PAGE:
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Terms in this set (35)
Compare and contrast bacteria and viruses
Viruses are smaller than bacteria
Obligate intracellular parasite
Genome is either DNA or RNA, but not both
No ATP generating mechanism.
Have a Capsid or a protein coat that encapsulates and protects its nucleic acid from the environment
How are viruses specific for their host cells?
There are specific host attachment sites and cellular factors that viruses are attracted to. This is known as the host range.
Protein coat that encapsulates the nucleic acid. Structure is ultimately determined by the nucleic acid and accounts for most of the mass of a virus, especially small ones. Composed of small protein subunits called capsomeres. Some viruses, the capsid is covered by an envelope which usually consists of a comnination of proteins, lipids, and carbohydrates.Â
Four Major characteristics:
-Type of nucleic acid found in the virion (RNA or DNA)
-symmetry and shape of the capsid
-presence or absence of an envelope
-size of the virus particle
Family name ends in...
Genus name ends in...
-share same genetic information and host (ecological niche)
-Common names are used and are not italicized or capped
-subspecies are designated by a number
Genetic Content - DNA viruses
almost all that infect animals are double stranded
Genetic Content RNA
almost all are single stranded
exception Reoviridae (double stranded)
Positive strand RNA (+RNA)
single stranded sense that can act directly as mRNA
Negative strand RNA (-RNA)
consists of single stranded antisense that must be transcribed to + before it can be used as mRNA
Single stranded RNA is copied by reverse transcriptase into a DNA genome within the host cell.
Small DNA Viruses
replicated by the host DNA polymerase -Papovaviridae
Large DNA viruses
have their own replication machinery
RNA and Retroviruses are...
small but need their own polymerase
How are animal viruses cultured?
Can only replicate in living things.
Animal Models for cultivation
laboratory animals: rabbits, mice, rats, hamsters
Embryonated chicken eggs for cultivation of viruses
provides a variety of different tissues which allow the growth of a wide variety of viruses.Â
Cell culture for cultivation of viruses
most widely used and most powerful hosts for cultivation and assay
Primary cell culture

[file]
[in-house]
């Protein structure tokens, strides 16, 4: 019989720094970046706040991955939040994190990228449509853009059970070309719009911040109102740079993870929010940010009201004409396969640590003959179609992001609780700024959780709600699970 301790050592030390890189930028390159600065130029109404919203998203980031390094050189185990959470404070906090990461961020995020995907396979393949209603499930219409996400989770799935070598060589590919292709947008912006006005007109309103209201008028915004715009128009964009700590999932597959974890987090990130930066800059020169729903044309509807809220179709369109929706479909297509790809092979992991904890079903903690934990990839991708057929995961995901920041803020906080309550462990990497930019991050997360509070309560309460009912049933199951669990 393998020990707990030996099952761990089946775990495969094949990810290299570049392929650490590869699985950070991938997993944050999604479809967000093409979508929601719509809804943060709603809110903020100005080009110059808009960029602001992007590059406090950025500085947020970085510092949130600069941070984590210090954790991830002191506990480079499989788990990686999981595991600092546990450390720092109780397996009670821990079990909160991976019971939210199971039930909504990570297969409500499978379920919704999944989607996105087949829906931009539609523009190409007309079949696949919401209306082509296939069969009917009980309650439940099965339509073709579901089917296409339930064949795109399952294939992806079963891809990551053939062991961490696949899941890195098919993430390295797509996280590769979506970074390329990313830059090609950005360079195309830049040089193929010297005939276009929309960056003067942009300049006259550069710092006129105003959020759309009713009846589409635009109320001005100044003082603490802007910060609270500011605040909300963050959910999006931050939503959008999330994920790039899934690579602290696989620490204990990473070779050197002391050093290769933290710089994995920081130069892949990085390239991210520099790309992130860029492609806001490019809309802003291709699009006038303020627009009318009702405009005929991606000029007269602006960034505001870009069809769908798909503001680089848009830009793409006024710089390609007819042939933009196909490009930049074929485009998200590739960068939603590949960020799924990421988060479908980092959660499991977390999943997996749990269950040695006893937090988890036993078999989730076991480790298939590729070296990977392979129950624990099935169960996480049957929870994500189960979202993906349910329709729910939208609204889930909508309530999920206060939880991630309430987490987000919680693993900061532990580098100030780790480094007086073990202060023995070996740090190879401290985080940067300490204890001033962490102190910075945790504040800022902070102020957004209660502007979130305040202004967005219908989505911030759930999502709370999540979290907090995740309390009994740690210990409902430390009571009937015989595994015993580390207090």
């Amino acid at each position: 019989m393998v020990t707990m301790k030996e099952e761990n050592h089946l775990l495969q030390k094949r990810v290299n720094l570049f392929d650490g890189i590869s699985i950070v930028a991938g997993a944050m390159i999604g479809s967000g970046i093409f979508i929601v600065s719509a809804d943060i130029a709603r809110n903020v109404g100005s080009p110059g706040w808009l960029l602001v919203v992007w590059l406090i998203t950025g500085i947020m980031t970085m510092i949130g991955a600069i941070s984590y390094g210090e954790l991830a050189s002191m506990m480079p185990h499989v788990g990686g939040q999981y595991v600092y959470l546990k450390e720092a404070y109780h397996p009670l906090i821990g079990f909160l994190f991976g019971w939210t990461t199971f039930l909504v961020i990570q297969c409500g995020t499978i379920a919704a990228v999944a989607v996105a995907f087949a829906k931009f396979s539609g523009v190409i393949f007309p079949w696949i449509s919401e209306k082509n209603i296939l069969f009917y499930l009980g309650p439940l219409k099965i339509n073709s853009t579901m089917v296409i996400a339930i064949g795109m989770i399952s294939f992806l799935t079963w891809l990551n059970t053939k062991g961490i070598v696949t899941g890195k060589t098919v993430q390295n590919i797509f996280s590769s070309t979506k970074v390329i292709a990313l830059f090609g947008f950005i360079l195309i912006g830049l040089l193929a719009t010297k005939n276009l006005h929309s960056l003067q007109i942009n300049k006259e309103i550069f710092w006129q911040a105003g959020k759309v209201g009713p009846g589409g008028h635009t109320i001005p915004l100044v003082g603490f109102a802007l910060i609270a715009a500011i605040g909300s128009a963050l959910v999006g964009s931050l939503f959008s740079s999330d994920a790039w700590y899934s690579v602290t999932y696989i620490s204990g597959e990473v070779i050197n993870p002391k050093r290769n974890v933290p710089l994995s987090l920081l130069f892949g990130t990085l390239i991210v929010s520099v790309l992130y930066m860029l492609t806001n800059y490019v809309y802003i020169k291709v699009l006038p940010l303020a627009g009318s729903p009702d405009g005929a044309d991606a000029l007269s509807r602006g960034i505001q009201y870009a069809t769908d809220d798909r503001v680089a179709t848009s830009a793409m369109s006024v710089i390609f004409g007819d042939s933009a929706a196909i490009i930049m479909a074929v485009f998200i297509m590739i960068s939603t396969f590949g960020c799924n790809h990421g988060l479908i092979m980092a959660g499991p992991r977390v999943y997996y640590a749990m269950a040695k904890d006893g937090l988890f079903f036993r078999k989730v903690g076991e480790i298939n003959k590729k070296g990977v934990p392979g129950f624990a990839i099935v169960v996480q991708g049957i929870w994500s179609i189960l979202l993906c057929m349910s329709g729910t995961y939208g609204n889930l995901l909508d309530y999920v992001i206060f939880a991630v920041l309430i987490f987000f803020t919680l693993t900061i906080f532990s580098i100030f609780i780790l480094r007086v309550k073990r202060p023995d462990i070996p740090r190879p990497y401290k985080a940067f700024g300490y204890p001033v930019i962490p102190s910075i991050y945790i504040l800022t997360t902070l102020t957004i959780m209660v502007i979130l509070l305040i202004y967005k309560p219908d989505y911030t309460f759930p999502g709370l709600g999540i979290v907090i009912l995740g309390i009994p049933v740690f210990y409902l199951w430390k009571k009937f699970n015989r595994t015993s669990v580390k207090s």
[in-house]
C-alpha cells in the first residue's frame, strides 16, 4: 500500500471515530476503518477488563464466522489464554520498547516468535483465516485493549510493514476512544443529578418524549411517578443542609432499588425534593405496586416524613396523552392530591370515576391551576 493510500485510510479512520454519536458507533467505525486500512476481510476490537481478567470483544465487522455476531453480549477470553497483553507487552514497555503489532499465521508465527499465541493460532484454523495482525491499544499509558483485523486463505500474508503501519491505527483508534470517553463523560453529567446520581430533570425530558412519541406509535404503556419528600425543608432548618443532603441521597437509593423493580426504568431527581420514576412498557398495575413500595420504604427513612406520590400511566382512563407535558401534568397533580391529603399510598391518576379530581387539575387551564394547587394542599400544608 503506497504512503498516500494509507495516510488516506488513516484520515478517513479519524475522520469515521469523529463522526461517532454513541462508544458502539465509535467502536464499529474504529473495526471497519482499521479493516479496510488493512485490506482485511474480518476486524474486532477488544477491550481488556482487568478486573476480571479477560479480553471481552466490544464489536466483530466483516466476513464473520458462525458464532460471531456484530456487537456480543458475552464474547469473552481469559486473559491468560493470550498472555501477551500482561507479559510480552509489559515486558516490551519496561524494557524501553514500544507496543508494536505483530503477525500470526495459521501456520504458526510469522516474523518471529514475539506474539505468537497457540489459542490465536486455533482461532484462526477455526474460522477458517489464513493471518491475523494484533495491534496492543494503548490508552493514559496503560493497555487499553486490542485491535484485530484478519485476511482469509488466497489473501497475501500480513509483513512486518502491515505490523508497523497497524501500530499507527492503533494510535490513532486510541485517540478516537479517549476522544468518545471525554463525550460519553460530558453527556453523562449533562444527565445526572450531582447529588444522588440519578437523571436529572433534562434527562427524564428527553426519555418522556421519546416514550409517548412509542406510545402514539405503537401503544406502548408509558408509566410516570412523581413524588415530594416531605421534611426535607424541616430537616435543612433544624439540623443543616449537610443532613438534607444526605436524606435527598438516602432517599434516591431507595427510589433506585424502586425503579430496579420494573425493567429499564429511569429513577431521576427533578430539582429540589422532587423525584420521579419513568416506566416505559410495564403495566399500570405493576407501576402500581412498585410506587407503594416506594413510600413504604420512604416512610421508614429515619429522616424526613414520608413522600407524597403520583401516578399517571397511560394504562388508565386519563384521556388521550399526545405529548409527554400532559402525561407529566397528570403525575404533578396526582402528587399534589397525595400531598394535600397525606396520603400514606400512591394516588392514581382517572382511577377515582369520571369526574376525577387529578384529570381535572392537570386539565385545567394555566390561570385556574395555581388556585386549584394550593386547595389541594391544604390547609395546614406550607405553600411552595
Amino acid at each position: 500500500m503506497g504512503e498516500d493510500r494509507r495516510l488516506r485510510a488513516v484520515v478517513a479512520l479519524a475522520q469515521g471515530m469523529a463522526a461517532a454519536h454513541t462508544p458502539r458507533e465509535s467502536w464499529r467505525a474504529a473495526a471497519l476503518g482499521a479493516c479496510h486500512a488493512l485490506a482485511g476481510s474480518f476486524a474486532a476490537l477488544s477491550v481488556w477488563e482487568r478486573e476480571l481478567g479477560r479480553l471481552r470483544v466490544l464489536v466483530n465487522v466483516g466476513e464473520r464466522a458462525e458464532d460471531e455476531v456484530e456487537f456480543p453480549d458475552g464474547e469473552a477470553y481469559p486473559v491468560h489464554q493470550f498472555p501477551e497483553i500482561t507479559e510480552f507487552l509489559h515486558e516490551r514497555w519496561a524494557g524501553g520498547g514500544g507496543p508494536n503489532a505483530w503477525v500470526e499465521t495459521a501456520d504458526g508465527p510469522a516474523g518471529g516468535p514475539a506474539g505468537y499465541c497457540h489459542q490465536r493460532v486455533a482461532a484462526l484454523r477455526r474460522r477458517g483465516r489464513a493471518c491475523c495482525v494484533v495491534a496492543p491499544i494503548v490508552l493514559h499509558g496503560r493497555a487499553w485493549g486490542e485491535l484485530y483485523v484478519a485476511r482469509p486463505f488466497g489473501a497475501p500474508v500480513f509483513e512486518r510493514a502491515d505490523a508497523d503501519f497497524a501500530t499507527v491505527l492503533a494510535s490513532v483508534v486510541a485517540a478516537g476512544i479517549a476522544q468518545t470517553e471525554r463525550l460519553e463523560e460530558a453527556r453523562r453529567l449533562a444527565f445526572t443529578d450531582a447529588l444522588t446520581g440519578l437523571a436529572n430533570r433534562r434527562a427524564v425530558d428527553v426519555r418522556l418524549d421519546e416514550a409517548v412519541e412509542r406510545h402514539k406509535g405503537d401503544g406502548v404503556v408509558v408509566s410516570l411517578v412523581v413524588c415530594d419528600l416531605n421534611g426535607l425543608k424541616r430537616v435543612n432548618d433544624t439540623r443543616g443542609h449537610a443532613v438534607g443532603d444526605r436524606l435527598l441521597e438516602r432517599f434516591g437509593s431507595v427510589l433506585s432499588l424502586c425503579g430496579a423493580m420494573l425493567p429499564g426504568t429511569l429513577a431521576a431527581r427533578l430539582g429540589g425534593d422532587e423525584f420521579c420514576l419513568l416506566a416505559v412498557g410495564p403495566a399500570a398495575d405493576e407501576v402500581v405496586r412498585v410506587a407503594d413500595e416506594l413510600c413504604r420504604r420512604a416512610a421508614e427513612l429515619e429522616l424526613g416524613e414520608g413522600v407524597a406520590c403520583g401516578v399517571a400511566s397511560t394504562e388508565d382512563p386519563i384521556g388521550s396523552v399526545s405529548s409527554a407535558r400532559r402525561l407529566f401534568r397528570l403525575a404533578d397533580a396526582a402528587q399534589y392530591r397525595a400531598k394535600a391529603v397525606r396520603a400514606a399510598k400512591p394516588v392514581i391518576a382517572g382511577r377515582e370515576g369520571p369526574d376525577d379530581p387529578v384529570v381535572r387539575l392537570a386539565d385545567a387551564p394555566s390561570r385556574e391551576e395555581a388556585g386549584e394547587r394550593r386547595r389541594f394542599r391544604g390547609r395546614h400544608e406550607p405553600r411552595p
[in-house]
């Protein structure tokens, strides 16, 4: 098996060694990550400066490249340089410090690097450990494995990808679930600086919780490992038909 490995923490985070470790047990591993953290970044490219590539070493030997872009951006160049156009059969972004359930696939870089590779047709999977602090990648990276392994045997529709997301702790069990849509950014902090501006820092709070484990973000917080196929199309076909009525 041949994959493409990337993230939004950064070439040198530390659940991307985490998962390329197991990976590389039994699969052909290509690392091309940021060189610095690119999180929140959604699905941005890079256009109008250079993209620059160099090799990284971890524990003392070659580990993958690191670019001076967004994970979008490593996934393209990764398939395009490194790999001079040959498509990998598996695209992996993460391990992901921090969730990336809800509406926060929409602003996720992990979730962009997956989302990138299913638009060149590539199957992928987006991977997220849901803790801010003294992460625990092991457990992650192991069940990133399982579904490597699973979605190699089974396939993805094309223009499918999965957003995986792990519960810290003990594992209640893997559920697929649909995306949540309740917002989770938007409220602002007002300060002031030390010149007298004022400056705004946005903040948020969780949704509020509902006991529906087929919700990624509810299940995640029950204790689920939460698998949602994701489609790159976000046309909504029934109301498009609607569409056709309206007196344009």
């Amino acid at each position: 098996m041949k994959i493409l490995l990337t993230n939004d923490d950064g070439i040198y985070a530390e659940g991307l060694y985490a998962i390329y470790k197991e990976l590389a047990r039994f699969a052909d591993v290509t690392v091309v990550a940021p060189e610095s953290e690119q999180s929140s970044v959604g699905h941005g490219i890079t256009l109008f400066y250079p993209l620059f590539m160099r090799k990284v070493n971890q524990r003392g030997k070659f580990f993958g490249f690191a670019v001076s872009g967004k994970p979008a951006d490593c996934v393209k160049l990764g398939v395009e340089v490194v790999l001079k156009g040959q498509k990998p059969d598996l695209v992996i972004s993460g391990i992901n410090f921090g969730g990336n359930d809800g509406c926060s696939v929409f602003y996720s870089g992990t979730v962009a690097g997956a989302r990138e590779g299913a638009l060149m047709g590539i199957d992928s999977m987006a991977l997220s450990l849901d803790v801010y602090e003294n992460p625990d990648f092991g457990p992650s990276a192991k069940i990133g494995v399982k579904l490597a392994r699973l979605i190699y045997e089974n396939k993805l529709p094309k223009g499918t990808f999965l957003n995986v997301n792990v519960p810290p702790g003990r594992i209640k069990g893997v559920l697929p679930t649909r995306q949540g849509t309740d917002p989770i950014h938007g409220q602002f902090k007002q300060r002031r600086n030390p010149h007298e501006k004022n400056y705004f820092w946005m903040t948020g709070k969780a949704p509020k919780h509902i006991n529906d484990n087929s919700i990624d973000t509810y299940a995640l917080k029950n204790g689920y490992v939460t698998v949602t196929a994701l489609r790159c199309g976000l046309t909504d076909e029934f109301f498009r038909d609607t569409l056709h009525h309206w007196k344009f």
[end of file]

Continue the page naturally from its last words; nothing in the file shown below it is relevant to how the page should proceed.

culture of cells from original tissues that have been cultivated in vitro for the first time.
Can be established from whole animal embryo or selected tissues in adult, newborn, or embryos
Only able to grow for a few passages as diploid cells
Secondary Cell lines
cells that have picked up a mutation that allows them to be passaged for about 50 generations
Continuous cell culture
cells that are capable of growing for prolonged, perhaps indefinate lengths of time. (generally derived from malignant tissues)
Used to quantitate infectious virus particles
Cells are grown as a lawn
They are then infected with the virus
The liquid growth medium is replaced with a semi solid one so any virus particles cannot move far
Plaques is produced then virus particle infects a cell, replicates, and kills that cell
surrounding cells are infected with newly replicated viruses and they too are killed
This process repeats several times
What general techniques are used to identify viruses?
Virus Replication for DNA animal virus
Entry and uncoating
Attachment (DNA virus)
virion attaches to cell
Entry and Uncoating (DNA virus)
virion enters via receptor mediated endocytosis and DNA is uncoated capsid is digested by the cell in attempt to phagocytize or digest the contents of the vessicle (can also be released into the cytoplasm of the host cell)
Portion of DNA is transcribed and produces mRNA that encodes early viral proteins
Viral DNA is replicated and some viral proteins are made
capsid proteins are synthesized
virions mature by capsid proteins surround the nucleic acid
virions are released
Difference in Biosynthesis of RNA virus
Major difference is the different processes of mRNA formation among the different groups of RNA viruses
Can be cultured in vitro (in a plastic flask) if living cells are provided to them. The source of the living cells can be:
-cell culture (primary cell culture, cell lines)
-immortalized in vitro
the growth occurring before being transferred to another dish
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